Performance: Maximum speed, C I and Ia 132-140 km.hr. (82.5-107.5 m . p . h ): C Ib 140 km.hr. (107.5 m.p.h.). Initial climb, C I and Ia 1,000 m. (3,280 ft.) in 9 3/4 min.; C Ib 1,000 m. (3,280 ft.) in 6 min. Duration, C I and Ia 2 1/2 hr.; C Ib 2 1/4 hr.
  Armament: Parabellum machine-gun for observer. When bombs were carried they were stored in vertical drum-shaped containers between front and rear cockpits.


Albatros C I Experimental
  Albatros C I fuselage fitted with experimental deep-sectioned wing designed by Professor Madelung for later use in the G II and G III bombers. Engine, 150 h.p. Benz Bz III.


J.Herris Albatros Aircraft of WWI. Vol 1: Early Two-Seaters (A Centennial Perspective on Great War Airplanes 24)


Albatros C.I

  As air-to-air combat became more common, it was obvious that reconnaissance aircraft needed effective defensive armament, which meant a flexible machine gun for the observer who needed to be relocated to the rear cockpit for maximum field of fire. In turn, a more powerful engine was needed to maintain performance with the additional weight of the machine gun and ammunition.
  Albatros followed this strategy with development of the C.I from the unarmed B.II. The C.I had a flexible gun fitted in the rear cockpit and moved the pilot to the front. The C.I was also fitted with a 150 hp Benz Bz.III or 160 hp Mercedes D.III in place of the 100-120 hp engines used in the B.II. Use of both engine types was necessary to maximize production. Early production C.I aircraft retained the side radiators of the B.II, but later production aircraft received a radiator mounted above the engine.
  The Albatros C.I was the first aircraft of this new configuration to reach the front. The Aviatik C.I reached the front simultaneously but retained the gunner in the front cockpit, a configuration that was not nearly as effective and was soon abandoned.
  In addition to its flexible gun for self defense, the C.I also had internal bomb racks for four 10 kg bombs. Early production aircraft carried 1.5 mm armor on the fuselage floor and 2.5 mm armor for the pilot and observer per Idflieg specification, but this was of limited value and reduced performance so was soon abandoned. Cameras and wireless were also fitted as needed.
  The C.I retained the steady reliability and strength of the B.II from which it was derived and also inherited its good flight characteristics. Both the C.I's structure and aerodynamics remained conventional like its B.II predecessor. Overall the C.I was a very utilitarian, practical, evolutionary design, not an innovative breakthrough.
  The C.I was built in small numbers under license by Roland in Germany and by the Oesterreichisch-Ungarische Albatros Werke GmbH near Vienna for the Austro-Hungarian Luftfahrtruppe. In Austro-Hungarian service the C.I was designated Albatros B.I(Ph) series 23, 24, and 22 in that order.
  Like the B.II from which it was derived, the C.I was robust and had good flying qualities, so when retired from the front survivors were used as advanced trainers. Also like the B.II, additional C.Is were ordered built new as trainers, and these served to the end of the war. C.I trainers were built by BFW as the Albatros C.Ia(Bay); these aircraft used the 180 hp Argus As.III engine. BFW-built C.I trainers had strengthened wing spars and wooden wing struts, the additional strength enabling the drag wire from the nose to be eliminated. Because the C.I was intended as an advanced trainer, the training versions had camera and wireless installations.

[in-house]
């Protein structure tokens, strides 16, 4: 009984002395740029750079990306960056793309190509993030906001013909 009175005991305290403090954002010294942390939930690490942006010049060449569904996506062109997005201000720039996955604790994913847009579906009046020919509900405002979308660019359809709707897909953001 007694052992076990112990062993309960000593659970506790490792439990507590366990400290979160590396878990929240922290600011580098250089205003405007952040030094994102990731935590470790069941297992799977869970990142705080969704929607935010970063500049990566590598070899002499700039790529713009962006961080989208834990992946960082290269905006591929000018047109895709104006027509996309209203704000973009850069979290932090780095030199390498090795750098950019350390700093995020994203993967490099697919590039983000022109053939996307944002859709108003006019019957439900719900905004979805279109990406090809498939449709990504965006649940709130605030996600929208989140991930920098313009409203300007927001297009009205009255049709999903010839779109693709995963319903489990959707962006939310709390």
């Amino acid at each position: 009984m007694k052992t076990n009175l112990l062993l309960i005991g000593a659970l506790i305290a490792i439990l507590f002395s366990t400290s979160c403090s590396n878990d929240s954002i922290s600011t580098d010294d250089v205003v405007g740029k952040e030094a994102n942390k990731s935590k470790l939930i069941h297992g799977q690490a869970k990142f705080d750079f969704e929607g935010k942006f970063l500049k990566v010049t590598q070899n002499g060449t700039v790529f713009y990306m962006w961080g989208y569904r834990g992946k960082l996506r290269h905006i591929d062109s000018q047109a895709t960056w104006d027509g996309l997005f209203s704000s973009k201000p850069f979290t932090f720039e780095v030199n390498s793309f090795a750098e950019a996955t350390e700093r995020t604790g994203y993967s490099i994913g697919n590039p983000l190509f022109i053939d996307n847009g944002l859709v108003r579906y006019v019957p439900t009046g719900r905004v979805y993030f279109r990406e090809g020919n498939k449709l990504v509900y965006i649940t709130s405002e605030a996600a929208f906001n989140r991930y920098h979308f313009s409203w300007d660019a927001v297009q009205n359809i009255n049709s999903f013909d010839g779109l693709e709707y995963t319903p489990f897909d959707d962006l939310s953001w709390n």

During the type test of the C.Ia(Bay) in January 1918 the rear fuselage failed. External stiffeners were applied to existing airframes and stronger longerons were used in subsequent production aircraft.
  Mercur Flugzeugbau GmbH received orders for the Albatros C.Ib, a trainer powered by the 160 hp Mercedes D.III, and later for the Albatros C.Id(Mer) and C.If(Mer). The C.Ib had wooden wing struts and some had pneumatic springs by Hofmann in the landing gear legs. During the type test the Mercur-built aircraft also suffered rear fuselage failure and had to be reinforced similar to the C.Ia(Bay). It is thought that the C.Id(Mer) indicated dual control and the C.If(Mer) indicated use of the Hofmann pneumatic springs.


Albatros C.I Specifications
Albatros C.I Albatros C.Ia(Bay) Albatros C.Ib Albatros C.If
Engine 150 hp Benz Bz.III 160 hp Mercedes D.III 180 hp Argus As.III 160 hp Mercedes D.III 160 hp Mercedes D.III
Span, Upper 13.08 m 12.90 m 12.896 m 12.996 m
Span, Lower 11.28 m 11.12m - -
Chord, Upper 1.80 m 1.80 m 1.80 m 1.80 m
Chord, Lower 1.80 m 1.80 m 1.80 m 1.80 m
Gap 1.66 m 1.65 1.66 m 1.66 m
Wing Area - 40.48 m2 - 38.04 m2
Wing Dihedral 2° 1.75° (upper St lower) - -
Wing Sweepback 0.5° (upper) 1.70° (upper St lower) - -
Length 7.80 m 7.85 m 7.81 m 7.85 m
Height 2.96 m 3.014 m 3.04 m 3.23 m
Track - 2.25 m 2.21 m 2.207 m
Empty Weight 840 kg 910 kg 875 kg 839 kg
Loaded Weight 1,350 kg 1,415 kg 1,380 kg 1,154 kg
Maximum Speed 132 km/h 140 km/h 140 km/h 140 km/h
Climb to 1,000m 9.8 minutes 13 minutes 9 minutes 9 minutes
Climb to 2,000m 25 minutes 31 minutes - 22 minutes
Climb to 3,000m 58.5 minutes - 43 minutes 43 minutes


Albatros C.I Production Orders
Serials Type & Notes
C.15/15 to 26/15 Alb C.I
C.44/15 to 67/15 Alb C.I
C.106/15 to 129/15 Alb C.I
C.192/15 to 246/15 Alb C.I
C.249/15 to 273/15 Alb C.I
C.443/15 to 492/15 Alb C.I
C.550/15 to 639/15 Alb C.I